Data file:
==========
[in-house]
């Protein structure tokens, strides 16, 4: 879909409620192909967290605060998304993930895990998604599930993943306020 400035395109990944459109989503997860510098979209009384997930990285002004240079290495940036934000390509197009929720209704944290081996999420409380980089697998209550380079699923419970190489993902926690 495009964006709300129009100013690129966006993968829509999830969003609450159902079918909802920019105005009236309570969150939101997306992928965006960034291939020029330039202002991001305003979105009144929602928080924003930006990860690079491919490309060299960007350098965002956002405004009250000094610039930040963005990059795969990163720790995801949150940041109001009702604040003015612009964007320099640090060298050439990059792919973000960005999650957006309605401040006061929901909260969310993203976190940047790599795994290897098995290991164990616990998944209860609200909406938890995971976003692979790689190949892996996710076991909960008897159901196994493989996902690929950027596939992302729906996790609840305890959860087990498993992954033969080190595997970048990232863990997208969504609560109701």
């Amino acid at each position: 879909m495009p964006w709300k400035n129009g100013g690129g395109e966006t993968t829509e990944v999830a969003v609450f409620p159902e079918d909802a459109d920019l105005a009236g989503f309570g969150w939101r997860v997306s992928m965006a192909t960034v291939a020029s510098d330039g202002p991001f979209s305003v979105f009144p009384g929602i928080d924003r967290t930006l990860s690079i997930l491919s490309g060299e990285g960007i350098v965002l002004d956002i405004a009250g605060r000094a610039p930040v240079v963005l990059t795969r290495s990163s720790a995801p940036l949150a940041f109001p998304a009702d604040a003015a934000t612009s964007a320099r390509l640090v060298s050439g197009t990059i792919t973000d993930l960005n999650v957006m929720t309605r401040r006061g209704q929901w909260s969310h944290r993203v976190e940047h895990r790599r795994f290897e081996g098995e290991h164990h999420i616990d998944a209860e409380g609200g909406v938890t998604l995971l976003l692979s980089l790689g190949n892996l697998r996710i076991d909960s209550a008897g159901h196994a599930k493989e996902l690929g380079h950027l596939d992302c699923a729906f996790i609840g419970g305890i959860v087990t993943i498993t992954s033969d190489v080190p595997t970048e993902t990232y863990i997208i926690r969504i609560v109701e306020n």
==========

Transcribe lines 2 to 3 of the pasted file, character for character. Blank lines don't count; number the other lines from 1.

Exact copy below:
């Protein structure tokens, strides 16, 4: 879909409620192909967290605060998304993930895990998604599930993943306020 400035395109990944459109989503997860510098979209009384997930990285002004240079290495940036934000390509197009929720209704944290081996999420409380980089697998209550380079699923419970190489993902926690 495009964006709300129009100013690129966006993968829509999830969003609450159902079918909802920019105005009236309570969150939101997306992928965006960034291939020029330039202002991001305003979105009144929602928080924003930006990860690079491919490309060299960007350098965002956002405004009250000094610039930040963005990059795969990163720790995801949150940041109001009702604040003015612009964007320099640090060298050439990059792919973000960005999650957006309605401040006061929901909260969310993203976190940047790599795994290897098995290991164990616990998944209860609200909406938890995971976003692979790689190949892996996710076991909960008897159901196994493989996902690929950027596939992302729906996790609840305890959860087990498993992954033969080190595997970048990232863990997208969504609560109701």
């Amino acid at each position: 879909m495009p964006w709300k400035n129009g100013g690129g395109e966006t993968t829509e990944v999830a969003v609450f409620p159902e079918d909802a459109d920019l105005a009236g989503f309570g969150w939101r997860v997306s992928m965006a192909t960034v291939a020029s510098d330039g202002p991001f979209s305003v979105f009144p009384g929602i928080d924003r967290t930006l990860s690079i997930l491919s490309g060299e990285g960007i350098v965002l002004d956002i405004a009250g605060r000094a610039p930040v240079v963005l990059t795969r290495s990163s720790a995801p940036l949150a940041f109001p998304a009702d604040a003015a934000t612009s964007a320099r390509l640090v060298s050439g197009t990059i792919t973000d993930l960005n999650v957006m929720t309605r401040r006061g209704q929901w909260s969310h944290r993203v976190e940047h895990r790599r795994f290897e081996g098995e290991h164990h999420i616990d998944a209860e409380g609200g909406v938890t998604l995971l976003l692979s980089l790689g190949n892996l697998r996710i076991d909960s209550a008897g159901h196994a599930k493989e996902l690929g380079h950027l596939d992302c699923a729906f996790i609840g419970g305890i959860v087990t993943i498993t992954s033969d190489v080190p595997t970048e993902t990232y863990i997208i926690r969504i609560v109701e306020n």